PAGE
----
Fireworks over Moosomin Lake at the 2015 Living Skies Come Alive fireworks competition. Kim Poole photo

Fireworks competition coming up this weekend

July 25, 2016 8:12 am
Kevin Weedmark

Moosomin Regional Park will host the seventh annual Living Skies Come Alive fireworks competition at Moosomin Lake July 30 and 31.

The weekend is built around two nights of fireworks, one by Canadian Pyro from Winnipeg and one by Paradise Fireworks of Regina.

The fireworks are set off across the lake from the main beach at Moosomin Regional Park, so the beach is the best place to watch them from, as the fireworks are reflected in the water.

Prior to the fireworks, there will be entertainment both nights, with Amy Nelson performing at 7:30 pm Friday and Eli Barsi performing at 7:30 pm Sunday.

There will also be beer gardens, meals both nights, pontoon boat rides on the lake, a sandcastle building contest, kids entertainment Saturday and Sunday afternoons and a pancake breakfast on Sunday morning.

Advance tickets for the event are $8 per person per day, and admission at the gate is $10 per person per day.

Organizer Michele Shaw says a lot of work goes into the annual event, but she says the work is definitely worth it.

“There are always times you are stressed when things aren’t working out as they’re supposed to, but it’s definitely worthwhile.

“For some of us on the board, the park has a lot of meaning to us. My dad was on the park board for 32 years. My brother and I spent our summers there growing up, and so did my kids. There are some people who have come to the fireworks who didn’t even realize it was there. To hear them talk about what a beautiful place the park is, when they haven’t seen it before, makes it all worthwhile.”

The Living Skies Come Alive fireworks competition usually brings 5,000 to 7,000 people through the gates each day in addition to cabin owners and campers, and nets up to $30,000 for the regional park board. “The park board faces some big costs—we’re looking at $200,000 to replace our treatment water plant, so this helps a lot,” Shaw said.

She said putting the event together has become easier with experience over the years, but rounding up enough volunteers to pull it off has become tougher.

“Finding enough volunteers is always a challenge,” she said. “Layne McFarlane needs 15 more volunteers for the parking. I need four more volunteers for the gate. If the fireworks ever stop happening at the lake, that will be why—because it’s so hard to find enough people to do all the work.”

Anyone who is willing to volunteer to help make the event a success can call the park at 306-435-3531.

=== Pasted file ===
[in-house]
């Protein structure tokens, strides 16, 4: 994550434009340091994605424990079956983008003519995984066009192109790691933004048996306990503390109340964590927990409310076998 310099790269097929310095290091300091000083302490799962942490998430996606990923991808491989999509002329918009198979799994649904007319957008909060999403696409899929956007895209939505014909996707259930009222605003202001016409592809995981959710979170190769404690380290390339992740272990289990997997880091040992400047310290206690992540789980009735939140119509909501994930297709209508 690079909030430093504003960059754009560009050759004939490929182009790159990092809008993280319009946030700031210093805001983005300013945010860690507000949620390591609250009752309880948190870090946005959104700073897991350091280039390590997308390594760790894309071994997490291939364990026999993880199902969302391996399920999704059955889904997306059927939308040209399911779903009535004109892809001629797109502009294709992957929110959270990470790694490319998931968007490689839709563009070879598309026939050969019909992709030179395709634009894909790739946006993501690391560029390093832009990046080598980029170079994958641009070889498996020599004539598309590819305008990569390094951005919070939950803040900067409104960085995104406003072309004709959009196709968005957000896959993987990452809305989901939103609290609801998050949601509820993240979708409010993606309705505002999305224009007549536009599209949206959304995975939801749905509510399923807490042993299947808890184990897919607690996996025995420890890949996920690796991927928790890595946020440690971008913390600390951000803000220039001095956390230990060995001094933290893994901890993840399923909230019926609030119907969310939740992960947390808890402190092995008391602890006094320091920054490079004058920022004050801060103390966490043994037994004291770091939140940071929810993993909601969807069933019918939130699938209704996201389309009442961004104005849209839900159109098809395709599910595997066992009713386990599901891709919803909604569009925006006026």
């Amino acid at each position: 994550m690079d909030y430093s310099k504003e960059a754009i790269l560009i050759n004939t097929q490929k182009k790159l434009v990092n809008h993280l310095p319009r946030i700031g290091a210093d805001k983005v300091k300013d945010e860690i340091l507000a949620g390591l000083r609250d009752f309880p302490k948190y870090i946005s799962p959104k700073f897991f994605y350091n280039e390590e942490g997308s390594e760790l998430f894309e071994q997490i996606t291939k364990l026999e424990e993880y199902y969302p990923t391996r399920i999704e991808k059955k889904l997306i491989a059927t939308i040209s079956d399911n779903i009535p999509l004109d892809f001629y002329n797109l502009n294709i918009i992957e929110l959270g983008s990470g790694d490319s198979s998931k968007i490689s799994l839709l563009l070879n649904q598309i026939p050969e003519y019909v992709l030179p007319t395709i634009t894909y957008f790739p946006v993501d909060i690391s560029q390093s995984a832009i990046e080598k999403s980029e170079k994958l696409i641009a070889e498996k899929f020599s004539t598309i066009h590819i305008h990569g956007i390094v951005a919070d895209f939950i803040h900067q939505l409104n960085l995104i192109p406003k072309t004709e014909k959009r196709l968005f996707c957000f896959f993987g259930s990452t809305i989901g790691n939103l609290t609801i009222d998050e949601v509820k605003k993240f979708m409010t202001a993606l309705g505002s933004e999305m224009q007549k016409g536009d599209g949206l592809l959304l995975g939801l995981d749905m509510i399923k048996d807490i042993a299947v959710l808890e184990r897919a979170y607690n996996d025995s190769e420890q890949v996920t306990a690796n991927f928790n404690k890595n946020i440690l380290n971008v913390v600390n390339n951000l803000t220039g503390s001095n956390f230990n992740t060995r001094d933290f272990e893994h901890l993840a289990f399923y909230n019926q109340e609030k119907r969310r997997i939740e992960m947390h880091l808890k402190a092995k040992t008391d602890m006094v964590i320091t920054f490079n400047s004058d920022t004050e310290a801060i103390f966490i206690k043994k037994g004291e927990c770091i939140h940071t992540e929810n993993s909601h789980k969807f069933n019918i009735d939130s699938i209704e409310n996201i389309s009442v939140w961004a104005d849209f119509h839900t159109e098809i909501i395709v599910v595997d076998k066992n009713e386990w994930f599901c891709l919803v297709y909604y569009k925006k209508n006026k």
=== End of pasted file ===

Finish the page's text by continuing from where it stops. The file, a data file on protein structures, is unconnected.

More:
Shaw said the fireworks companies enjoy taking part in the competition each year.

“The fireworks guys love the location at the lake,” she said. “It’s perfect for them to display what they can do, and they love the hospitality at the lake.”

Shaw said some things have improved over the years, such as the efficiency of the parking.

“Most people, if they’re not handicapped or at a cabin, they park in the hayfield. They can walk down a little hill to the beach area, or can take the handivan down. That has become more efficient and it’s very well organized.

“It also helps that people are coming out for more of the day.

“The first couple of years there were lineups down the road to get in right before the fireworks.

“Now a lot more people are coming for the day, having supper at the lake, and watching the entertainment before the fireworks. Kim Hilts is putting on suppers both nights, and a pancake breakfast on Sunday morning.” The park store staff will be serving up pulled pork for supper on Saturday, and a steak supper on Sunday.

“This year we’ve got some really good entertainment going from 7:30 to about 9 and then the fireworks shortly after, so I hope people come out and take in the entertainment.”

There will be a lot going on during the day Saturday and Sunday as well.

Gerald Allan is organizing kids games from noon to 4 p.m. both Saturday and Sunday, and a sand castle building contest starting at 11:15 a.m. Saturday.

The kids games include ball throw, three-legged race, a wheelbarrow race, a ring toss, a limbo contest, an egg toss, a water balloon toss, a treasure hunt, a bubble gum bubble blowing contest, games, and lots more.

For people who want to be out on the lake, Shaw points out the lake now rents kayaks and canoes, and will be offering pontoon boat rides at 1, 2, and 3 pm Saturday and Sunday. “We take them down to the bridge, show them where the fireworks are shot off from, and take them all the way down to the PFRA dam.

“We get a lot of families coming out for that—there are a lot of people from Moosomin who have never been on the lake. It gives a different perspective of the lake.”

Shaw is hoping for good weather, and points out “we’ve been really lucky with the weather. We have never had bad weather for the fireworks weekend.”

Shaw says the fireworks weekend takes a lot of work, but it’s all worth it.

“It’s a lot of work, and every year we sit down, and say it’s so much work, there are so few of us, but then we look at what it does for the park. Every year we get some new people out. When you volunteer, it’s really cool to see some of the people who come who have never been to the park before. We have people who just see it advertised and they come, and we have people who are just passing through who come to see it. We had lots of Albertans last year, people from the Maritimes, from Quebec, from all over Saskatchewan and Manitoba. We have people who come from Saskatoon every year.”

Shaw says she believes the event is good for the whole community. “Some people stay at the park, some stay at the other campground, some stay at the hotels—the weekend benefits the entire community, not just the park.”